PINE BLUFF -- Jefferson County Election Commissioner Ted Davis resigned from the Election Commission on Thursday, citing "corruption, racism, hostility, and blatantly self-serving agendas," and called the environment on the commission "toxic, dangerously threatening, and intimidating."
The resignation, which comes at a time when election officials in Arkansas' 75 counties are preparing for March 3 primary, judicial and school elections, is the latest complication at the Jefferson County Election Commission, where arguments have broken out during and after meetings, sometimes disrupting discussions.
Things reached a head on Oct. 29 when Davis, 75, of Pine Bluff, who has been the Democratic member of the three-member commission, filed a criminal complaint with the Jefferson County prosecuting attorney's office. Davis said that at the previous night's Election Commission meeting, Republican Commissioner Stuart Soffer, 78, of White Hall stood up from his seat and in a shouting, threatening voice, dared Davis "to go outside to settle this."
Davis, who is black, said in the affidavit that he did not respond to Soffer, who is white, but shortly after the meeting adjourned, he said that Soffer followed him outside the building, issued threats and gestured in a threatening manner.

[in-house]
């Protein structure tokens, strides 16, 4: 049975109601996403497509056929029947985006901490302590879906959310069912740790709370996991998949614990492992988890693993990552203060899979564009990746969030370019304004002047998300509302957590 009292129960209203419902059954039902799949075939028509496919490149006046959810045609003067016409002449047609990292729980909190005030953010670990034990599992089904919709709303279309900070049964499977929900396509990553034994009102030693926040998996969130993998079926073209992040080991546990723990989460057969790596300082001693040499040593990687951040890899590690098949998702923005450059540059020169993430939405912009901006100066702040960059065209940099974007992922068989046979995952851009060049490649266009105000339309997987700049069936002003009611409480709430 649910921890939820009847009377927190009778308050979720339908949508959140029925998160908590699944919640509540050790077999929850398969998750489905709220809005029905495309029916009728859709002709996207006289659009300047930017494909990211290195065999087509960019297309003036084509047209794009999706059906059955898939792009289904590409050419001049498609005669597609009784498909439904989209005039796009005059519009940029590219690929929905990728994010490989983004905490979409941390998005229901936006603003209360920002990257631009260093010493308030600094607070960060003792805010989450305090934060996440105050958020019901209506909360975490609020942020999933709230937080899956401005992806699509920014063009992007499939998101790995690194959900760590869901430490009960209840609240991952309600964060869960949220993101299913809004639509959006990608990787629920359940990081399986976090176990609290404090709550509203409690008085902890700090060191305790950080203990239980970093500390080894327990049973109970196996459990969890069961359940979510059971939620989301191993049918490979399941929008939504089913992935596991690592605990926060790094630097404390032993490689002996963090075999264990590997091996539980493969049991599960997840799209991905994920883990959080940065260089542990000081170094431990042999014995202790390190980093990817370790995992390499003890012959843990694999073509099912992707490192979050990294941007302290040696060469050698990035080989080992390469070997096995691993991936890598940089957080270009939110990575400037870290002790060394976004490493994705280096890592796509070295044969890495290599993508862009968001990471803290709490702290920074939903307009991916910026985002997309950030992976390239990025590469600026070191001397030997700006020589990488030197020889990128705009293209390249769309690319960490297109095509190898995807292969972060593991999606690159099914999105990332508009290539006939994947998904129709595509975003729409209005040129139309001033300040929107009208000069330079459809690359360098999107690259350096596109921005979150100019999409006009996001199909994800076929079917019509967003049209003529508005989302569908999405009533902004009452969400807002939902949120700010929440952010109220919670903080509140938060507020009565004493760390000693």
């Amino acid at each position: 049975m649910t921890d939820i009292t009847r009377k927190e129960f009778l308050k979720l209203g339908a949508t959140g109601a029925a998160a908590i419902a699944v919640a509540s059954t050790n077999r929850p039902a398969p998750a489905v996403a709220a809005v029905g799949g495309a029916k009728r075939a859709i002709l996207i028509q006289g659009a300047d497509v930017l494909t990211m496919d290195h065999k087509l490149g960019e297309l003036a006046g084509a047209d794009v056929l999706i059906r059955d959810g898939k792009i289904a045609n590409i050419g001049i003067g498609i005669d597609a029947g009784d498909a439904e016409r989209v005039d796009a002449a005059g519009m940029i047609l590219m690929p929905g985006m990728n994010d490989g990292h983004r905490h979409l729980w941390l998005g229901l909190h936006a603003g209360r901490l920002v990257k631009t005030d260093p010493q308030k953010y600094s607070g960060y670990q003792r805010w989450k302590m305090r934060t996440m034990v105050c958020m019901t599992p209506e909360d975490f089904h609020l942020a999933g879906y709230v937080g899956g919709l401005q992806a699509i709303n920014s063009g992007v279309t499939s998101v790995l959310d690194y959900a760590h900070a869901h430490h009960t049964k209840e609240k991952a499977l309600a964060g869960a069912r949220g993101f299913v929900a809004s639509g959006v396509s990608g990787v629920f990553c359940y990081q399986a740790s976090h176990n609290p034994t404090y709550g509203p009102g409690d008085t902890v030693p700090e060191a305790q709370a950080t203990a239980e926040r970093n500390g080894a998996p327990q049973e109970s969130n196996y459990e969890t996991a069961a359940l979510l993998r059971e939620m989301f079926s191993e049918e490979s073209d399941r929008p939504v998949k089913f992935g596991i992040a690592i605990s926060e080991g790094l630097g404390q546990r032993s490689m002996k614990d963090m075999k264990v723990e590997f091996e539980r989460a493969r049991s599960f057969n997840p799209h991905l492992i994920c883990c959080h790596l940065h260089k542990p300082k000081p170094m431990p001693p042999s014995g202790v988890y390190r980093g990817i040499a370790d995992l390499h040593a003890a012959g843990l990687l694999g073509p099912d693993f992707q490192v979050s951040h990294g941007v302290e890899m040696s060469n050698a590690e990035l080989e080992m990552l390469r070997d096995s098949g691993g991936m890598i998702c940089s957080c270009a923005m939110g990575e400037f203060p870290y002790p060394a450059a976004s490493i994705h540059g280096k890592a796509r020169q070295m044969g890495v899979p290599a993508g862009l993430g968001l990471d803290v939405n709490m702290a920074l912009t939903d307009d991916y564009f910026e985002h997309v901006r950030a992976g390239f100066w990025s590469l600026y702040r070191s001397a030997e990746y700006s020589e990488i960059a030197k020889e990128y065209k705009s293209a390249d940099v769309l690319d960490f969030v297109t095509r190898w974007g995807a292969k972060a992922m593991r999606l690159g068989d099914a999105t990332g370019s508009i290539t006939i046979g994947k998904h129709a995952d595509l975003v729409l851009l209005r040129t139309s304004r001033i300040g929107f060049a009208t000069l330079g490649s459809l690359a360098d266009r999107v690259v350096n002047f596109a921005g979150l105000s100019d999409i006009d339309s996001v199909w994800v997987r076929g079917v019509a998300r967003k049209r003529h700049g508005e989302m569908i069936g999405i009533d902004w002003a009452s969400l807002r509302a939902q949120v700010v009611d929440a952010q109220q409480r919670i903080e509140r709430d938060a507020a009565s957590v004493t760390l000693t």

Soffer has denied any wrongdoing in the matter.
A special prosecutor, Jason Barrett of Maumelle, was chosen by the office of the prosecutor coordinator in Little Rock after Prosecuting Attorney Kyle Hunter recused from the matter, citing his representation of the Election Commission as a whole. To date, Barrett has not announced a decision as to whether he will prosecute anyone.
Soffer has been on the Election Commission since 2003. Davis was named to serve on the commission in 2013 and served as chairman of the commission until 2015, when the Republican Party of Arkansas became the majority party in the state and two of the three seats on all county election commissions were turned over to county GOP representatives. Republican Michael Adam is the third member of the commission and serves as its chairman.
According to Arkansas Code Annotated § 7-1-101(18), "Majority party" means the political party in the state whose candidates were elected to a majority of the constitutional offices in the last preceding general election.
Davis has often complained that Soffer and Adam, in addition to their duties as election commissioners, have often performed work outside of the meetings for which they have billed the county.
Soffer routinely programs the voting machines and trains poll workers for which he bills the county at the rate of $35 an hour.
Although it is not illegal for commissioners to be compensated for work outside of meetings, Davis said such work is supposed to be approved by the Quorum Court or the county judge. He said work that is normally performed by an election coordinator, who is hired by the county judge, has been done by Soffer and Adam because, Davis said, they have not accepted and have refused to train coordinators hired by the last three county judges.
"They've consciously made that decision themselves," Davis said. "By refusing to seat a coordinator, they have made sure that they are the only ones in the house who can be the recipients of the resources."